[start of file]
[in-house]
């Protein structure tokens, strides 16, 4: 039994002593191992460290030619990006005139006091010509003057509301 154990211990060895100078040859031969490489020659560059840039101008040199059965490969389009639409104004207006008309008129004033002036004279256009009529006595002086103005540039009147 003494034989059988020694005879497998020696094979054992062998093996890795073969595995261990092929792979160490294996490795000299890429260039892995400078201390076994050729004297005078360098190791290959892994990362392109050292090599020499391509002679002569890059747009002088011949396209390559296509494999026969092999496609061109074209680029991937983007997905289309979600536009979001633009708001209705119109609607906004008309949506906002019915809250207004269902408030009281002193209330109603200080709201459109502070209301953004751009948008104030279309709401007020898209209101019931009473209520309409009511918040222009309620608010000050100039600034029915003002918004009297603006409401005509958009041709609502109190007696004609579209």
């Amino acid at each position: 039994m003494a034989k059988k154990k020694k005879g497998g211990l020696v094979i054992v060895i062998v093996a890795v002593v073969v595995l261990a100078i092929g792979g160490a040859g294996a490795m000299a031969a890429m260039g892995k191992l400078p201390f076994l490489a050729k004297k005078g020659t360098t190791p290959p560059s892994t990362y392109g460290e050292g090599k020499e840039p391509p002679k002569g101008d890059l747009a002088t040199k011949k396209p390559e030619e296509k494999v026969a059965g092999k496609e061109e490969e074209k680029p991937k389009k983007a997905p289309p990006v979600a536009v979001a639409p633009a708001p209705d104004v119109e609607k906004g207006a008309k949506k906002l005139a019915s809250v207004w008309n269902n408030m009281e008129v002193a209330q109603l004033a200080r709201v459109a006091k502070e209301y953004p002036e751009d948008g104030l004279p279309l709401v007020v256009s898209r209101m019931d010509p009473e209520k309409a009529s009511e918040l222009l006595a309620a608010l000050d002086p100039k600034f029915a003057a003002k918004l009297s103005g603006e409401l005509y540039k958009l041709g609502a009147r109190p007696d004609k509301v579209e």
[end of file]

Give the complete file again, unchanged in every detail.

[in-house]
């Protein structure tokens, strides 16, 4: 039994002593191992460290030619990006005139006091010509003057509301 154990211990060895100078040859031969490489020659560059840039101008040199059965490969389009639409104004207006008309008129004033002036004279256009009529006595002086103005540039009147 003494034989059988020694005879497998020696094979054992062998093996890795073969595995261990092929792979160490294996490795000299890429260039892995400078201390076994050729004297005078360098190791290959892994990362392109050292090599020499391509002679002569890059747009002088011949396209390559296509494999026969092999496609061109074209680029991937983007997905289309979600536009979001633009708001209705119109609607906004008309949506906002019915809250207004269902408030009281002193209330109603200080709201459109502070209301953004751009948008104030279309709401007020898209209101019931009473209520309409009511918040222009309620608010000050100039600034029915003002918004009297603006409401005509958009041709609502109190007696004609579209």
């Amino acid at each position: 039994m003494a034989k059988k154990k020694k005879g497998g211990l020696v094979i054992v060895i062998v093996a890795v002593v073969v595995l261990a100078i092929g792979g160490a040859g294996a490795m000299a031969a890429m260039g892995k191992l400078p201390f076994l490489a050729k004297k005078g020659t360098t190791p290959p560059s892994t990362y392109g460290e050292g090599k020499e840039p391509p002679k002569g101008d890059l747009a002088t040199k011949k396209p390559e030619e296509k494999v026969a059965g092999k496609e061109e490969e074209k680029p991937k389009k983007a997905p289309p990006v979600a536009v979001a639409p633009a708001p209705d104004v119109e609607k906004g207006a008309k949506k906002l005139a019915s809250v207004w008309n269902n408030m009281e008129v002193a209330q109603l004033a200080r709201v459109a006091k502070e209301y953004p002036e751009d948008g104030l004279p279309l709401v007020v256009s898209r209101m019931d010509p009473e209520k309409a009529s009511e918040l222009l006595a309620a608010l000050d002086p100039k600034f029915a003057a003002k918004l009297s103005g603006e409401l005509y540039k958009l041709g609502a009147r109190p007696d004609k509301v579209e």